All new conveyors inevitably succumb to the punishing bulk handling environment and begin to slowly degrade. They will eventually require more time and labor for maintenance, and the time between outages will continually shrink as the costs of operations will climb. The ongoing degradation is also accompanied by higher risks of injuries or fatalities as workers are more often called on to clean and maintain the conveyors and to fabricate short-term fixes to long-term problems.
According to the U.S. Occupational Safety and Health Administration (OSHA), for example, the highest prevalence of accidents involving conveyors are near where cleaning and maintenance activities most frequently take place—namely, the take-up pulley, tail pulley and head pulley.
Total replacements are cost-prohibitive, so to remain compliant and meet ever-increasing production demands, companies must make unavoidable upgrades and repairs.
Improving efficiency and reducing risks associated with conveyors can be done by using a hierarchy of control methods for alleviating hazards. The consensus among safety professionals is that the most effective way to mitigate risks is to design hazards out of the component or system. This usually requires a greater initial capital investment during development than short-term fixes will cost, but it delivers more cost-effective and durable equipment.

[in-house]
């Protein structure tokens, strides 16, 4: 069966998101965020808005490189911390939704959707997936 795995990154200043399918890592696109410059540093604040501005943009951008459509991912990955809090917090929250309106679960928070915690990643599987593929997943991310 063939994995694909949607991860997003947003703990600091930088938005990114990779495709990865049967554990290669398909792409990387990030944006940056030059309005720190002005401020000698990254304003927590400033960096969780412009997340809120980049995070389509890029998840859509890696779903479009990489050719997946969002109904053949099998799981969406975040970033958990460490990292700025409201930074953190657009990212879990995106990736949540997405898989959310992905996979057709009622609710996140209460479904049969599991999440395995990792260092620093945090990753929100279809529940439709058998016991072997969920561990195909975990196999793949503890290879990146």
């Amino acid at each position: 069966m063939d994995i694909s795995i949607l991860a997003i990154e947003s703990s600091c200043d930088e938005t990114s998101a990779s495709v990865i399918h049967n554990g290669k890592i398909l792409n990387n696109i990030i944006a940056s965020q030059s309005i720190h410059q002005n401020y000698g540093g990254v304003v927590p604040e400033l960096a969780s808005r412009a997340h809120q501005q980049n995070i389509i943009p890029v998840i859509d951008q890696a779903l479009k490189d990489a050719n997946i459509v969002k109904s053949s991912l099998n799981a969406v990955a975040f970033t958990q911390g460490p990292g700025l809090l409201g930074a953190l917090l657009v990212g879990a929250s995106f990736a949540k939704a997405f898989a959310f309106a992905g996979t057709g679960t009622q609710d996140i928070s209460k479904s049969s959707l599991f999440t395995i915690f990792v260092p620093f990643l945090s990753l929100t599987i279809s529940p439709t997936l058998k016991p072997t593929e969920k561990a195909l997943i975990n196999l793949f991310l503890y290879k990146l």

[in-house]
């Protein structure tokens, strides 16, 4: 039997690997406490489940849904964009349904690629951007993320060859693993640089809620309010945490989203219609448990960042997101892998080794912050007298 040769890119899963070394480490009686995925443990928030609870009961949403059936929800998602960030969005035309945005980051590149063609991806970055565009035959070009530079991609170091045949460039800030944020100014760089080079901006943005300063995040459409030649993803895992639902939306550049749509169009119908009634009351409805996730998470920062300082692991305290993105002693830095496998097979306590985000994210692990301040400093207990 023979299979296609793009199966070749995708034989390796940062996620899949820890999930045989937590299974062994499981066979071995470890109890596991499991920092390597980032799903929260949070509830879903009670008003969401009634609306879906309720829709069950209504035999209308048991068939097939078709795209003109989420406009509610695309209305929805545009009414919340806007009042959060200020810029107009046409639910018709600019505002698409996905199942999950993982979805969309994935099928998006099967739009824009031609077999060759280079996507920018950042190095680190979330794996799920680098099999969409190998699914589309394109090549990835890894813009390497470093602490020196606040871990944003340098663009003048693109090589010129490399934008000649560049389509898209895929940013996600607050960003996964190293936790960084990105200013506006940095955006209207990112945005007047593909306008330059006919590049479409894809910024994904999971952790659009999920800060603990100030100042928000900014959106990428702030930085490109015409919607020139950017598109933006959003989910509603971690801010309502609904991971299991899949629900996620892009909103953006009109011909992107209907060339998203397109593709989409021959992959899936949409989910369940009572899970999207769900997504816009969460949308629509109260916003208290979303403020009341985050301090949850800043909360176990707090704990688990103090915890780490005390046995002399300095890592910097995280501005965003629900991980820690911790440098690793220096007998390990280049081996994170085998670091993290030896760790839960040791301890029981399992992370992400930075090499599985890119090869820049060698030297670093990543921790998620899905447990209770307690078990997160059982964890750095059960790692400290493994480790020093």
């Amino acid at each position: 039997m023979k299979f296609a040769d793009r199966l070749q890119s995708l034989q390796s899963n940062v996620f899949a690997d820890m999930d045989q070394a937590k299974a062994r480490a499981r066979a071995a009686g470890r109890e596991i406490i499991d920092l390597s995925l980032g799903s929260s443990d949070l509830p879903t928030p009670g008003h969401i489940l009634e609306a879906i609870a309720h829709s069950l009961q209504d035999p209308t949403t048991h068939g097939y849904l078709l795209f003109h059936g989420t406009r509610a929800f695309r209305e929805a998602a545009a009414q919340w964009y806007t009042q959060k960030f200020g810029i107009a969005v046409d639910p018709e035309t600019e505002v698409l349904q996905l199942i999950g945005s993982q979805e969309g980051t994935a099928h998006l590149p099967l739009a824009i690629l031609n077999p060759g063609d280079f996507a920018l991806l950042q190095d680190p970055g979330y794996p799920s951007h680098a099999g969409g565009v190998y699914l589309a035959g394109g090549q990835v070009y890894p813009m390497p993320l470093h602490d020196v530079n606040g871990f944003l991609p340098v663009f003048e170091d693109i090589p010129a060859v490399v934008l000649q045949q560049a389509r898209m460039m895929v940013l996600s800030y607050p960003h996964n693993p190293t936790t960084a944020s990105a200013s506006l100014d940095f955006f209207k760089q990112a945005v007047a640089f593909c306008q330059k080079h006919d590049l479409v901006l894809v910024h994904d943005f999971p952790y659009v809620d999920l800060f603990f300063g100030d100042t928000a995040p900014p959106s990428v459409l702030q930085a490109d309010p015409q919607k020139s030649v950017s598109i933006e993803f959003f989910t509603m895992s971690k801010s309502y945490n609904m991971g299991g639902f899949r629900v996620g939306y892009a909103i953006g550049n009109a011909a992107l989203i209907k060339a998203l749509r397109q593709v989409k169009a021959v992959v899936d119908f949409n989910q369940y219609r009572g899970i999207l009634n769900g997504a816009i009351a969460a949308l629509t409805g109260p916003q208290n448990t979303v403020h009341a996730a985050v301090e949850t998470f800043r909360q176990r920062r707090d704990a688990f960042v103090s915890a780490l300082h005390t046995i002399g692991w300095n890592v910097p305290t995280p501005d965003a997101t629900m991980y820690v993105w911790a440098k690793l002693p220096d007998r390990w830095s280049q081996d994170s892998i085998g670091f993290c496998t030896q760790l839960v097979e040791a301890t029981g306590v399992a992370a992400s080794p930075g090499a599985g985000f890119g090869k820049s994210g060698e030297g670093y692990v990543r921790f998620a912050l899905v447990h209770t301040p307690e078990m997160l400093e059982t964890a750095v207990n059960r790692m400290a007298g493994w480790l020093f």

Hierarchy of Controls Engineers should be forward-thinking, designing products that exceed compliance standards and enhance the customer’s ability to make upgrades cost-effectively and easily by taking a modular approach to design. Designing hazards out of conveyors entails alleviating hazards to improve safety.
But the methods used to protect workers can vary. In many cases, more than one control method might be needed and they might be lower-ranked controls. However, lower-ranked approaches are best considered as support measures rather than solutions in and of themselves.